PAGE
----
The hail may have come to Singapore today, but in the future, with little measures taken until today, everything is beyond predilection if such things, probably on larger scale, may possibly take place again.


Read the report about Singapore’s downpour in Global Voices Online.

For those with the foggiest ideas, refer to the full chronology in Wikipedia.


Altruists’ paradox


Much debate exists as to whether true altruism is possible. Arguably, the act of sharing, helping or sacrificing may be primarily motivated by the gratification it returns. This seems to assume a different understanding of ‘benefits’, though, from the traditionally assumed meanings (which are external – recognition from others, reciprocation etc. – rather than internal), making this a problematic argument.’

Perhaps this is what Wikipedia explains when it comes to arguing altruism. No, I mean, what the Wikipedia users try to imply. But, somehow, after reconsidering it for some time, I found out that the notion behind the paragraph may be partially justified. My main concern may be like this: more and more people have favors in bequeathing, or tithing as the Christians prefer, some bits of their money to the societies in most urgent need. But why a bulk of the world population remains poor? Because answering this arduous question may link you to myriad possible answers (mismanagement of donated funds, increasing living standards, or, to a worse extent, graft, and you are free to conject the next), I would like to pick up one of my own, other than those above: charity is not disparate with a drug. I’m not sure how much percentage would the whole world totally agree with, but as of my viewpoint, the more charity clubs there are, the more people, particularly those ‘in really needy help’, will get more addicted to their generosity. In long term, generosity leads to some kind of new superiority, a new genus of human pomposity in which people feel themselves superior as they can show off giving as much as possible, enmasking themselves with seraphic faces.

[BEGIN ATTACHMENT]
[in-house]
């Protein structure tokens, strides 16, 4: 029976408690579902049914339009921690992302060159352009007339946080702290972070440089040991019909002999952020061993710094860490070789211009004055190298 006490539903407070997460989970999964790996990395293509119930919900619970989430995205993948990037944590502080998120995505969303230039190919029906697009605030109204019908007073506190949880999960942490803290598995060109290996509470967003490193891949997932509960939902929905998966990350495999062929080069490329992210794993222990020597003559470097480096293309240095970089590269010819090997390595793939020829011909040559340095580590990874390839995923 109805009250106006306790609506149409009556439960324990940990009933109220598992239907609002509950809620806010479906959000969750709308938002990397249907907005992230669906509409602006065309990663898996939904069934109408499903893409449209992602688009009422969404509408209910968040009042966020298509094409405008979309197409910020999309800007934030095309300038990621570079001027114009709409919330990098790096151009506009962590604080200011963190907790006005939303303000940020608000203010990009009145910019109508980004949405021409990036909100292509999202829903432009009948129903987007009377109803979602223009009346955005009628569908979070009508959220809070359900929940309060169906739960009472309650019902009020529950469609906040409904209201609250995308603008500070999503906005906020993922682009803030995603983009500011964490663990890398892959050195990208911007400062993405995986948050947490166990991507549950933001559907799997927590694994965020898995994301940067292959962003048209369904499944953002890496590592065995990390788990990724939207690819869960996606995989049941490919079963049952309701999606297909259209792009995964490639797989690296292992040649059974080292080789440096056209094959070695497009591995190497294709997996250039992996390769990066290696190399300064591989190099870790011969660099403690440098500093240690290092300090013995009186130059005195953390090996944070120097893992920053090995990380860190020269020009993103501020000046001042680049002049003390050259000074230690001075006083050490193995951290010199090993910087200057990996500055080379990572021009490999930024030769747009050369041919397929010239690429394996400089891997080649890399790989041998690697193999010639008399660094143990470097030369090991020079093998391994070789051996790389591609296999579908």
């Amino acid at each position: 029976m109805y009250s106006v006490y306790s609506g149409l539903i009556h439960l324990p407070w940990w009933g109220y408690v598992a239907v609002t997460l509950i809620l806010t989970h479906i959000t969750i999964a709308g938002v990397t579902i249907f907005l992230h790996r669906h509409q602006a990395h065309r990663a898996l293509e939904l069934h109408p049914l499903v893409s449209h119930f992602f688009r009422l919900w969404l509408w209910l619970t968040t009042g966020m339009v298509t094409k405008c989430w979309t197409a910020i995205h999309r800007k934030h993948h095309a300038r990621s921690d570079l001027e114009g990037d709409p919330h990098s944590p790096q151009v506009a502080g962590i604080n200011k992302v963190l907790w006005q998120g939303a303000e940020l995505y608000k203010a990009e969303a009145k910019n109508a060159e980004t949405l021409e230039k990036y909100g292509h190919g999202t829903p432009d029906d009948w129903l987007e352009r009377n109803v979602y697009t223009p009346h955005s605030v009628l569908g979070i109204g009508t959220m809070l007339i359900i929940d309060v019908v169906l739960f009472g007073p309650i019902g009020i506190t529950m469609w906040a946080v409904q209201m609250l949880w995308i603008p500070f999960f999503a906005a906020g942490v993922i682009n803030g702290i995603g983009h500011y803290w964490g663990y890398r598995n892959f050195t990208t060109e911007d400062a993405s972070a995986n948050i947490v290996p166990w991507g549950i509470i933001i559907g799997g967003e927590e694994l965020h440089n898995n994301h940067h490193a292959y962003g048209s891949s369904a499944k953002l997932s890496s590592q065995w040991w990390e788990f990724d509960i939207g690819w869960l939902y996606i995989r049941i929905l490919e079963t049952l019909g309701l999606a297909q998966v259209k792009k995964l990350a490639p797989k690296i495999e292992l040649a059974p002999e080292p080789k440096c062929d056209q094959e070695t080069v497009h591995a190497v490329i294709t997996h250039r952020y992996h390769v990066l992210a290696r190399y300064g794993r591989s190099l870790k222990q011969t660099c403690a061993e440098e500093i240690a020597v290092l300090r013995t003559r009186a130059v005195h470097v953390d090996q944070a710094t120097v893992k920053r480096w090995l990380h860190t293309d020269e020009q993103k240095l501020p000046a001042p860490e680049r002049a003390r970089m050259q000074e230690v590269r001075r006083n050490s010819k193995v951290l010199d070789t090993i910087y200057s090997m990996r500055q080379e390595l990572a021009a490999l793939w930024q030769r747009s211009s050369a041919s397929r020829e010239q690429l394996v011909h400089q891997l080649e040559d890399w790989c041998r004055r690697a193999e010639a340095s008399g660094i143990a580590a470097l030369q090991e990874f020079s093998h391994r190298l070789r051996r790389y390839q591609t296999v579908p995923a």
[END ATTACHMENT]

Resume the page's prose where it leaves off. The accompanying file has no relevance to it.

You may presume the previous paragraph that I am like someone else who believes in stuff like NWO, Illuminati, or whatsoever applesauces. But I have to remind you, as though fairy tales, these sorts of conspiracy theories are full of fiddlesticks. I just want to state some reasons of why true altruism may be a mere phantasm:

Charity clubs are, much or less, like executive clubs.